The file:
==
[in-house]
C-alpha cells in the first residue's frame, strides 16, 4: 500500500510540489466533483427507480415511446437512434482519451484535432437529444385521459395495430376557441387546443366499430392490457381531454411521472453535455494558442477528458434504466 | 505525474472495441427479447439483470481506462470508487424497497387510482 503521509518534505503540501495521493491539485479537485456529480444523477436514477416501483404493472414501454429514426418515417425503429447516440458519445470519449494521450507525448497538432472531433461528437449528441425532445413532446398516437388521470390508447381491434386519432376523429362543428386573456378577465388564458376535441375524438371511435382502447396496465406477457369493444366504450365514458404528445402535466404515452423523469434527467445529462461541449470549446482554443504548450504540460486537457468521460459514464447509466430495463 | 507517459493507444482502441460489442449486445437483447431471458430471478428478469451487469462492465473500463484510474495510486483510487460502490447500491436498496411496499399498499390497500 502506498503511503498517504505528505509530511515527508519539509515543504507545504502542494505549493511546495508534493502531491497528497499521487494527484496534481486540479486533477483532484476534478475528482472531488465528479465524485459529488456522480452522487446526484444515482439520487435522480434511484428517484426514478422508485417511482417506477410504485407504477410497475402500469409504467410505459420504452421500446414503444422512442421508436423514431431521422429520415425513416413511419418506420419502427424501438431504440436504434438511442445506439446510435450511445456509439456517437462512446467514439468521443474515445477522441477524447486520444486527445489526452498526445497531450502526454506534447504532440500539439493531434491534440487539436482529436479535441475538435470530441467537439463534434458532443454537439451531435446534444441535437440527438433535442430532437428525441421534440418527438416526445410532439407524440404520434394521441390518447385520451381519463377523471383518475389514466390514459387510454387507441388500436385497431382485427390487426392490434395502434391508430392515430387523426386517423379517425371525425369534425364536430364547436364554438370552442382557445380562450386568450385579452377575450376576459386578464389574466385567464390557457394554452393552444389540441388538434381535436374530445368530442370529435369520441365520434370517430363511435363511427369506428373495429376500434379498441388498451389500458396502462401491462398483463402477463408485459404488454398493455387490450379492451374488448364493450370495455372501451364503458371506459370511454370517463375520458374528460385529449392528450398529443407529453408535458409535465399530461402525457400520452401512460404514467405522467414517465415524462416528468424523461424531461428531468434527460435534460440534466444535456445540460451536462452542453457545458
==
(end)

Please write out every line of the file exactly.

[in-house]
C-alpha cells in the first residue's frame, strides 16, 4: 500500500510540489466533483427507480415511446437512434482519451484535432437529444385521459395495430376557441387546443366499430392490457381531454411521472453535455494558442477528458434504466 | 505525474472495441427479447439483470481506462470508487424497497387510482 503521509518534505503540501495521493491539485479537485456529480444523477436514477416501483404493472414501454429514426418515417425503429447516440458519445470519449494521450507525448497538432472531433461528437449528441425532445413532446398516437388521470390508447381491434386519432376523429362543428386573456378577465388564458376535441375524438371511435382502447396496465406477457369493444366504450365514458404528445402535466404515452423523469434527467445529462461541449470549446482554443504548450504540460486537457468521460459514464447509466430495463 | 507517459493507444482502441460489442449486445437483447431471458430471478428478469451487469462492465473500463484510474495510486483510487460502490447500491436498496411496499399498499390497500 502506498503511503498517504505528505509530511515527508519539509515543504507545504502542494505549493511546495508534493502531491497528497499521487494527484496534481486540479486533477483532484476534478475528482472531488465528479465524485459529488456522480452522487446526484444515482439520487435522480434511484428517484426514478422508485417511482417506477410504485407504477410497475402500469409504467410505459420504452421500446414503444422512442421508436423514431431521422429520415425513416413511419418506420419502427424501438431504440436504434438511442445506439446510435450511445456509439456517437462512446467514439468521443474515445477522441477524447486520444486527445489526452498526445497531450502526454506534447504532440500539439493531434491534440487539436482529436479535441475538435470530441467537439463534434458532443454537439451531435446534444441535437440527438433535442430532437428525441421534440418527438416526445410532439407524440404520434394521441390518447385520451381519463377523471383518475389514466390514459387510454387507441388500436385497431382485427390487426392490434395502434391508430392515430387523426386517423379517425371525425369534425364536430364547436364554438370552442382557445380562450386568450385579452377575450376576459386578464389574466385567464390557457394554452393552444389540441388538434381535436374530445368530442370529435369520441365520434370517430363511435363511427369506428373495429376500434379498441388498451389500458396502462401491462398483463402477463408485459404488454398493455387490450379492451374488448364493450370495455372501451364503458371506459370511454370517463375520458374528460385529449392528450398529443407529453408535458409535465399530461402525457400520452401512460404514467405522467414517465415524462416528468424523461424531461428531468434527460435534460440534466444535456445540460451536462452542453457545458